Watch this video to learn about calculating child support in Georgia. Then call Hall & Navarro for a legal consultation and case evaluation.
What does the court consider for child support?
The other day I was talking to a new consultation, and they wanted to know how child support is set in Georgia. Luckily for us, as attorneys, Georgia law outlines specifically what factors may be considered. It’s a long list of things, the biggest of which is your gross income – that means what you’re paid before you bring home the money and before taxes and retirement contributions. It really is the large number at the top of your pay stub. Oftentimes, clients are not happy with that scenario because you feel that what you’re putting in your pocket is all that you can afford to pay out. Unfortunately, Georgia does not consider retirement contributions or any of your other charitable giving to come off of the child support number. It’s calculated with your gross income, it considers the other party’s gross income to level things out, and then it’s going to give us our presumptive child support number.
There’s a calculator that’s released by Georgia law. We use that calculator in every initial consultation. If you know your other party’s or your spouse’s income, that helps with us giving you a better accurate description of what your child support obligation may be, but then we look at other special factors that the law can consider, such as if you have health insurance on your children. That’s a big factor. You’re going to get not a dollar-for-dollar reduction in your child support obligation, but you are going to get some reduction. You can also see reductions for daycare expenses that you may cover – that’s a big one – and also any extraordinary expenses that maybe come up. If your child has special needs, special medical needs that have to be addressed, and you cover all those expenses, that may factor into your child support. Those types of things are a little less prominent here. Most of the time, people have daycare or health insurance premiums and their income, and that’s really the only three factors the court considers.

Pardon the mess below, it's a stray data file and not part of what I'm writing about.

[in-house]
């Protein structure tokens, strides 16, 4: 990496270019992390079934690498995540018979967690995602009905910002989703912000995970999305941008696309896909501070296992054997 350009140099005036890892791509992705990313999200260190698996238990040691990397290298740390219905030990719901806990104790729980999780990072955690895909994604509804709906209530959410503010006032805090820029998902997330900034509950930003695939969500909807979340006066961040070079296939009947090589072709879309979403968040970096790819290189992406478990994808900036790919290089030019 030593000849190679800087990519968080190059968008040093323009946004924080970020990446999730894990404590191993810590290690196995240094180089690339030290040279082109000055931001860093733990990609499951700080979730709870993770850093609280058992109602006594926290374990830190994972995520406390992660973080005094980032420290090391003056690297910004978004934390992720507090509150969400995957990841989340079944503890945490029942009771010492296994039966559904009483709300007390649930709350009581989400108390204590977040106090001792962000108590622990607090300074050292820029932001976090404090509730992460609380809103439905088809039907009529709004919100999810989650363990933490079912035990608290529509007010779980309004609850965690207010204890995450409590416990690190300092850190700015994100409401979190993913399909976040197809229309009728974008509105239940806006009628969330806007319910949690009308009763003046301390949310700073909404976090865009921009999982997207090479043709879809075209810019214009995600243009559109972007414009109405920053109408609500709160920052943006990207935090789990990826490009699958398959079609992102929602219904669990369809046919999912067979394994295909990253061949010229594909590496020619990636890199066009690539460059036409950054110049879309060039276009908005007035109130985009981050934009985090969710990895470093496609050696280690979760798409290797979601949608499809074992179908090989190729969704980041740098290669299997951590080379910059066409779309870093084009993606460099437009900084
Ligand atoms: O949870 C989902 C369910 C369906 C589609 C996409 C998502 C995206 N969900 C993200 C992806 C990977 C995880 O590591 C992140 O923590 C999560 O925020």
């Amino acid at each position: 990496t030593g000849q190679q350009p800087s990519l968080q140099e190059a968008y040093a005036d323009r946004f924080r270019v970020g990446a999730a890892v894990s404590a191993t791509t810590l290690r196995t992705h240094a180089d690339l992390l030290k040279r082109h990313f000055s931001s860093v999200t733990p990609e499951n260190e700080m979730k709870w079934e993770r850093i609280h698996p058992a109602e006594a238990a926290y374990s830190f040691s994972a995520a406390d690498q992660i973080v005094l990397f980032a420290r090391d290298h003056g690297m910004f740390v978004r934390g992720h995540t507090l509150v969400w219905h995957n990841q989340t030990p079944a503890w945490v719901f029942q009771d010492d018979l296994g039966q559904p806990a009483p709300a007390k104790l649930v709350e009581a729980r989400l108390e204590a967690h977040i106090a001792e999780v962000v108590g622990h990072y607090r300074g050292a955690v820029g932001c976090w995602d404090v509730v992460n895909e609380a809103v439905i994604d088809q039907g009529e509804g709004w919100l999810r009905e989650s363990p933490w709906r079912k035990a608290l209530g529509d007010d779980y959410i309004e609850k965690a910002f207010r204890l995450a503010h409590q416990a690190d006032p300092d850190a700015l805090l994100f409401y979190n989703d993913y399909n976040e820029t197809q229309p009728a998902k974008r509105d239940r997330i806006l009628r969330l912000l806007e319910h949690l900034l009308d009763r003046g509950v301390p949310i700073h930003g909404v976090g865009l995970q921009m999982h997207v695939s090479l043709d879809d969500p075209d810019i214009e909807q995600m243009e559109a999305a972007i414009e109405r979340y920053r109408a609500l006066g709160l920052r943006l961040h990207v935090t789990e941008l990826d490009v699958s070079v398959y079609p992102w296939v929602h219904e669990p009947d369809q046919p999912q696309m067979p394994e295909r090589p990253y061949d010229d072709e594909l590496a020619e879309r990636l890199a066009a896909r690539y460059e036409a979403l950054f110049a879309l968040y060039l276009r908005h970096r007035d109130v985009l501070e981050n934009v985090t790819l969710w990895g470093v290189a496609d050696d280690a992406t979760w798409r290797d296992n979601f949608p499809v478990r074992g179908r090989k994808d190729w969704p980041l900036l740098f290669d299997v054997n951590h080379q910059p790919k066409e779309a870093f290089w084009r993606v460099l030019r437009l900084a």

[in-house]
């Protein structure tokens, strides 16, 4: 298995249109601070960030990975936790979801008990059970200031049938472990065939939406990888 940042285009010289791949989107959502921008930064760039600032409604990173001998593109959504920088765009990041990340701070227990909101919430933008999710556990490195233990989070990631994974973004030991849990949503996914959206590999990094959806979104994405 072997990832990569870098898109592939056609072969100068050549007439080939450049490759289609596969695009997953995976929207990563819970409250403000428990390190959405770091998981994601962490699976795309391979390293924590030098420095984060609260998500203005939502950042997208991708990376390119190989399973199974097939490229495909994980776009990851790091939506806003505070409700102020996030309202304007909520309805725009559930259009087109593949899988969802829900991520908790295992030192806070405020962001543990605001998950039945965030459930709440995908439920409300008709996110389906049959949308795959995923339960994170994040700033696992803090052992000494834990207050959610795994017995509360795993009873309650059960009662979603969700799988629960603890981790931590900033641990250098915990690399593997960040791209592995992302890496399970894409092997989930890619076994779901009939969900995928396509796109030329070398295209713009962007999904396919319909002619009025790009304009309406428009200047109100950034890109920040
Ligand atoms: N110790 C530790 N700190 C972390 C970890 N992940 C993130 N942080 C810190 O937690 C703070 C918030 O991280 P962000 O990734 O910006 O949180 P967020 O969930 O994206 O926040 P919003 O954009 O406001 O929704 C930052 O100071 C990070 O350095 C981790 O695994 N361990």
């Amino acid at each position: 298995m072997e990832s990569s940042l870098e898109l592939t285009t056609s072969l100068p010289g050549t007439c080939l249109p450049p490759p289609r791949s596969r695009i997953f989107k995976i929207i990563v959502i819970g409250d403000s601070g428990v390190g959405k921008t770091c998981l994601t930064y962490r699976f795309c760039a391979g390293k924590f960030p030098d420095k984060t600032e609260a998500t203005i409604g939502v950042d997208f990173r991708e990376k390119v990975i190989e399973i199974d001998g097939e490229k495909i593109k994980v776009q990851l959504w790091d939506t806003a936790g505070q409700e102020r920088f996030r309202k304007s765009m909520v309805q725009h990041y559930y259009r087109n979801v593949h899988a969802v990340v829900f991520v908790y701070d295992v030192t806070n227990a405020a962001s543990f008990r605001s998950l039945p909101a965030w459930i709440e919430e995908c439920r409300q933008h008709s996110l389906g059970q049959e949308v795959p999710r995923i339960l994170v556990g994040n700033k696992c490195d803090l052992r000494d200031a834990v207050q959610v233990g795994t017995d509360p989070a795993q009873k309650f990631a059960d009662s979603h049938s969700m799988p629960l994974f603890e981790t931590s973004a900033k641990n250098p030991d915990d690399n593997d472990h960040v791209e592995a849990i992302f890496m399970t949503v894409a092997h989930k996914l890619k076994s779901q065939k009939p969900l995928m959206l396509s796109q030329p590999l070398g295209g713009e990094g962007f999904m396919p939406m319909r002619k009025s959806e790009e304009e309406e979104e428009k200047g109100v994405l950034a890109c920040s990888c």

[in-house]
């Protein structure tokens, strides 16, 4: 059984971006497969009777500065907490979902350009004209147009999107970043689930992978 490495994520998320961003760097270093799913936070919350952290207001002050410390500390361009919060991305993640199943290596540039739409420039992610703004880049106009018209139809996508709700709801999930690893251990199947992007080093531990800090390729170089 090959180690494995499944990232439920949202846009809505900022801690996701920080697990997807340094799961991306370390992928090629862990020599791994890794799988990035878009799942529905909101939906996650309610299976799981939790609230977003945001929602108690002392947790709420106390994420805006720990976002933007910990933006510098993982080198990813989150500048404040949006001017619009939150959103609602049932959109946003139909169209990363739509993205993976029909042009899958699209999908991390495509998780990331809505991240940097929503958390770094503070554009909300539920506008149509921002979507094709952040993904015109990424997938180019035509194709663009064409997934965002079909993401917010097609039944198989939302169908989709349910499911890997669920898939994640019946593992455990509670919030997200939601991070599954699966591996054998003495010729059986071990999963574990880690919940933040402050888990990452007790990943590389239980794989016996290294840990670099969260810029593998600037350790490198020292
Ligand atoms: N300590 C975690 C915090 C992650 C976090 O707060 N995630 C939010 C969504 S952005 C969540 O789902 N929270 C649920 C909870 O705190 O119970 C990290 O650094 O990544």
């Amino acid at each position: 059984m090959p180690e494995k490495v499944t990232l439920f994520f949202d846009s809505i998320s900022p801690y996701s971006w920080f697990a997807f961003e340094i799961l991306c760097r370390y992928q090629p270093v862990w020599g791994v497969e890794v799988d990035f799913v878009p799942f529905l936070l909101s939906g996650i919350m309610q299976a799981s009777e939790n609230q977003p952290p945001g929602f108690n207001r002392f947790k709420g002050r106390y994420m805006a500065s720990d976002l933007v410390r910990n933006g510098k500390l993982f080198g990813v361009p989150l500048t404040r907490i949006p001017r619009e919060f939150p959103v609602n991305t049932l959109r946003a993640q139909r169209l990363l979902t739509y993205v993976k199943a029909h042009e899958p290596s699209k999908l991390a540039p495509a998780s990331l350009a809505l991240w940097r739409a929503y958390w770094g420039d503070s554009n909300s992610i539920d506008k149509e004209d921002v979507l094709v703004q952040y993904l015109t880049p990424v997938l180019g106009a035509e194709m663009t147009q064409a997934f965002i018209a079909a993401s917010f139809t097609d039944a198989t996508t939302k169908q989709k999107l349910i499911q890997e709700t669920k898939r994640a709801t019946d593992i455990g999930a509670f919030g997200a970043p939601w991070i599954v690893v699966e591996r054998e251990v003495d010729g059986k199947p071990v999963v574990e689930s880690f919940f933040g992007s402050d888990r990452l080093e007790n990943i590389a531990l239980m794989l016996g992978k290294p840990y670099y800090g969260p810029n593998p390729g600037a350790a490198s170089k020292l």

At the end, when you get your presumptive amount of child support based on those factors, the judge can do an upward or downward deviation if for any reason the child support is determined not to be in the best interest of your child, such as if you have a spouse who maybe makes a lot of money. The child support calculator is capped at a certain amount, but the court may decide that the child support should be increased because of their extremely high income, or the court may consider the child’s involvement in special extracurricular activities or other things that maybe are not so common around every child in Georgia.
The child support obligation can always be adjusted at the very end at trial, and we would help look at those facts and circumstances of your case to determine whether the judge would go with the presumptive amount or whether there may be an upward or downward deviation. If you have any questions about a current or past child support obligation that maybe you want to be recalculated, or if you’re going through a divorce case and you want us to tell you whether the child support is going to be something you can handle or not, please give us a call. Come in for a meeting and we’ll look and see, with your financial circumstances, what your obligation may be.
Are you or a loved one in the process of a divorce in Statesboro, Springfield, or Swainsboro and have questions about calculating child support in Georgia? Contact the experienced Georgia divorce attorneys at Hall & Navarro today for a consultation and case evaluation. We can help get your life back on track.